This looks like a complete section, but it’s actually just the first half of the third level. There’s still more building to go!
You can slot it onto the second tier to test the fit, if you want.
The next bit of tower starts with another support beam tower, with another couple of elevator cars. Another set of brick-built beams will surround this core.
The crossbars are getting a lot smaller as we reach the top. The same general set of parts is still used, though. This does unify the look, as a change in technique would have really stood out.
Once this section is complete, it attaches to the lower half and is secured with four 2×2 tiles at the join.
At long last we’ve reached the top of the tower. A small ring of windows is fleshed out with transparent 1×1 and 1×2 plate.
The cap continues with more grey hot dogs. The pigeons love ’em.
And voila! The very last thing to be put together is the french flag. A welcome burst of color after slogging through a mostly monochromatic build.
Setting the cap on top of the third level completes the set!
The finished model
The completed tower stands just under five feet tall. It’s pretty glorious. At least…it was.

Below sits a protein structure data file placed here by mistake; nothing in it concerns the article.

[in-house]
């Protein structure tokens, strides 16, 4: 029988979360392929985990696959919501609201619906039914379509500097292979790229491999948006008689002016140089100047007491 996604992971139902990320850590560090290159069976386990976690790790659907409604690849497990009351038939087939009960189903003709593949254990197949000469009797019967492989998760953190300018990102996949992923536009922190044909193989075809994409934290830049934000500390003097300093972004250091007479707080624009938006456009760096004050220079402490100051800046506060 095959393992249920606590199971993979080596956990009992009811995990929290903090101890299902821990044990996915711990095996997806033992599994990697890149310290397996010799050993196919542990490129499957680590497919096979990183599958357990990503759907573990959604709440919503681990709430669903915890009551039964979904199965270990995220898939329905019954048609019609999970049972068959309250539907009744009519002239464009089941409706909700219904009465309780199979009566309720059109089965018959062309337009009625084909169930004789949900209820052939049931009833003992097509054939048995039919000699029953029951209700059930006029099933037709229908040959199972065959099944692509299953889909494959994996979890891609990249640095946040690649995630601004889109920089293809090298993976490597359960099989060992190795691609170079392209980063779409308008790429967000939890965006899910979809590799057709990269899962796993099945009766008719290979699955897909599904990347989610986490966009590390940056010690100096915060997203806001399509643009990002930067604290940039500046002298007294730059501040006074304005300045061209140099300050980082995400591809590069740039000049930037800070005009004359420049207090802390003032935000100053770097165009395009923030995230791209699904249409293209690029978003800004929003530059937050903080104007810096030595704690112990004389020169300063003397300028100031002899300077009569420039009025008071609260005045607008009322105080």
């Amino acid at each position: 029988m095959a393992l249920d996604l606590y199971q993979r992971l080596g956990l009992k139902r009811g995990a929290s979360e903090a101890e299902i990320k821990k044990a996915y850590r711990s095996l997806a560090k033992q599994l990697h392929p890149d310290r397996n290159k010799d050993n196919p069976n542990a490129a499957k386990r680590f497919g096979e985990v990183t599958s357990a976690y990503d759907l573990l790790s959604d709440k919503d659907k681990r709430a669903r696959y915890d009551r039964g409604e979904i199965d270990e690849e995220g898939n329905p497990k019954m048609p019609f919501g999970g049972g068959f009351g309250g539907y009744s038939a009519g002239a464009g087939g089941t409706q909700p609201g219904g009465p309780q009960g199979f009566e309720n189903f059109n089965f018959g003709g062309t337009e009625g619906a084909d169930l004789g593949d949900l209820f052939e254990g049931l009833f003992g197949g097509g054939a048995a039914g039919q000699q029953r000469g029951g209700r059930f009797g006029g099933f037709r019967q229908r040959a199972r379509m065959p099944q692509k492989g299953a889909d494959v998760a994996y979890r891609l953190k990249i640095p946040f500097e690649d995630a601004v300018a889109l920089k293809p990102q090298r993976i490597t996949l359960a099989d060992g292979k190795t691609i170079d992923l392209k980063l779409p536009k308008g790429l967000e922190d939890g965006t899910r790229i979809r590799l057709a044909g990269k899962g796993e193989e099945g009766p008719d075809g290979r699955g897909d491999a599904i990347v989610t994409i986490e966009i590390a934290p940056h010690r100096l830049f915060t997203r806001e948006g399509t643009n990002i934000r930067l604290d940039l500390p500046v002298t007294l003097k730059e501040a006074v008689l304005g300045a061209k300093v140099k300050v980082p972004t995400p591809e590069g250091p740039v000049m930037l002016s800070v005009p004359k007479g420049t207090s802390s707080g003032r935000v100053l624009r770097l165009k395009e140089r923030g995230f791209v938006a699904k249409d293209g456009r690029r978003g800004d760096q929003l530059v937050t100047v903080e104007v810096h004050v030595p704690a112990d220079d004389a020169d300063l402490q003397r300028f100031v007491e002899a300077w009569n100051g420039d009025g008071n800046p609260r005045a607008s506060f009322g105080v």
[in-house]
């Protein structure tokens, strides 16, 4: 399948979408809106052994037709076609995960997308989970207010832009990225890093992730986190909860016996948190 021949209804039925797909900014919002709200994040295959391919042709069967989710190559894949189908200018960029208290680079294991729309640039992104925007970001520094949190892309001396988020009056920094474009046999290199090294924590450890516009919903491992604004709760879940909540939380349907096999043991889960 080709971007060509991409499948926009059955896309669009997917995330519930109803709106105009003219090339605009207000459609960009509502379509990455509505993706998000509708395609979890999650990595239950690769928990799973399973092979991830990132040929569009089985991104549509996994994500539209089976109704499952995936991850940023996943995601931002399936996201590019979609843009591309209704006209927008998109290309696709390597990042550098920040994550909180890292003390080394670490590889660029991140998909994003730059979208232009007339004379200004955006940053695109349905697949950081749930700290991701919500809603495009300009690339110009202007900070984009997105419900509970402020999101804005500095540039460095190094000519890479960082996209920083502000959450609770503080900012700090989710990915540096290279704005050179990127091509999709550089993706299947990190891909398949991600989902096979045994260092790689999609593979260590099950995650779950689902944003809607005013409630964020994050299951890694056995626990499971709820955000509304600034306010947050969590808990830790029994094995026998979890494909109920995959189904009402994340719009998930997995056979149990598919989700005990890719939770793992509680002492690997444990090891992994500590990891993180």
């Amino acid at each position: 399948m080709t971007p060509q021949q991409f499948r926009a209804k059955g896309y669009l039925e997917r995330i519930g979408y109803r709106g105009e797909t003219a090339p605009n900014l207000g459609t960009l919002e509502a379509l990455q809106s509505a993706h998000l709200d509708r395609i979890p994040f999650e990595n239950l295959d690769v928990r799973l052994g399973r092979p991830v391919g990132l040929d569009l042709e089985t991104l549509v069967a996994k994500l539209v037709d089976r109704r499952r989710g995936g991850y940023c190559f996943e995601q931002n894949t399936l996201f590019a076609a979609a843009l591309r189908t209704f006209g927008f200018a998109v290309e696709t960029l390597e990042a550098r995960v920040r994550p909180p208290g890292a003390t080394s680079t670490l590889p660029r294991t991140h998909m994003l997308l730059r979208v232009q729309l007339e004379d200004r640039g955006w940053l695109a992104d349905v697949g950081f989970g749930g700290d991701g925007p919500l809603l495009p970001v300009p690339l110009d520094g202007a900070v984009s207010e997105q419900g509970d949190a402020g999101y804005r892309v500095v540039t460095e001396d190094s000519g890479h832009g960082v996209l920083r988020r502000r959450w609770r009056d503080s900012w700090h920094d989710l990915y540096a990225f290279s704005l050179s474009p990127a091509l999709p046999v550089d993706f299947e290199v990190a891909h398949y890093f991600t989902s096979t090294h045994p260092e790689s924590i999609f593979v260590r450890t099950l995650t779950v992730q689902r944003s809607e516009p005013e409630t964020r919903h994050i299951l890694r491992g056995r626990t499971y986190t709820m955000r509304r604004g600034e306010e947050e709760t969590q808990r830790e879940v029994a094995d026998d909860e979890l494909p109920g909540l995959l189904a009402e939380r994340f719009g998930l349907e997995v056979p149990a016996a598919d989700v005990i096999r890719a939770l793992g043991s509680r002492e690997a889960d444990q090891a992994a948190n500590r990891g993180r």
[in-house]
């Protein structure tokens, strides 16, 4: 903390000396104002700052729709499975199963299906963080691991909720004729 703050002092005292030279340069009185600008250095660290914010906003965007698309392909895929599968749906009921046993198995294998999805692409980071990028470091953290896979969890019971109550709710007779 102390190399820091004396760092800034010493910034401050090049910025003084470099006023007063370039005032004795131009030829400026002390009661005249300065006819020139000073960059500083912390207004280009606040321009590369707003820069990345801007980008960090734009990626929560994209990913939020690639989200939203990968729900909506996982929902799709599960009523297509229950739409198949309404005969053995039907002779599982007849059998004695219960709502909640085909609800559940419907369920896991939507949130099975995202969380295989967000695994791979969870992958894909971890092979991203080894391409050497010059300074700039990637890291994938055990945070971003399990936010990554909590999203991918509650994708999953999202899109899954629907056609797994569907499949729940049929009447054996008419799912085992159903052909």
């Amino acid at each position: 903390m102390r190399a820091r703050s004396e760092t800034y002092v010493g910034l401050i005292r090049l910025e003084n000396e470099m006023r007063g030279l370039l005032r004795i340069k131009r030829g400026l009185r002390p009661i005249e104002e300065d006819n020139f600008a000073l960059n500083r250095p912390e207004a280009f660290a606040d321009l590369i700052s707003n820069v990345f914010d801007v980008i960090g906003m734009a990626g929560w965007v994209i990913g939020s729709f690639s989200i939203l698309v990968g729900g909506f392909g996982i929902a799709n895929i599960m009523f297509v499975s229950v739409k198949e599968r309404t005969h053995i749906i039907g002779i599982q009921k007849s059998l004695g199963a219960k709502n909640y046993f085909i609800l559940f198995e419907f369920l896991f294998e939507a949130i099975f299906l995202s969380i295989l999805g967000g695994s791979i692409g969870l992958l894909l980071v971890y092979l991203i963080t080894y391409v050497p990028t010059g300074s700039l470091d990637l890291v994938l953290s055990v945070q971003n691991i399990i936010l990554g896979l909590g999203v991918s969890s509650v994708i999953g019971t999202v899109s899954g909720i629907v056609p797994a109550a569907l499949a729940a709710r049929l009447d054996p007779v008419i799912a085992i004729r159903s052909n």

You see, after spending 20+ hours this week on assembling and documenting this build, I was a little punch drunk. When it came time to move my backdrop and put the Eiffel Tower on the floor so I could actually have enough clearance for the whole thing, I didn’t notice that my lighting kit was in a precarious state. The cords were stretched too tight and…well….
But that’s the nice thing about LEGO – you can always rebuild things! A couple of hours or repair work later, and I was able to get some documentation of the completed tower. One observation from the repair work – the first level was the one that required the most work. The top bracing ring still didn’t really lock into place well, and the whole assembly was just a wobbly as it was the first time around until the upper levels put some weight onto it.
Anyway! Here’s some thoughts on the completed Eiffel Tower!
The metalwork looks great, although you’ll want to spend some time aligning the crossbars once the weight has settled.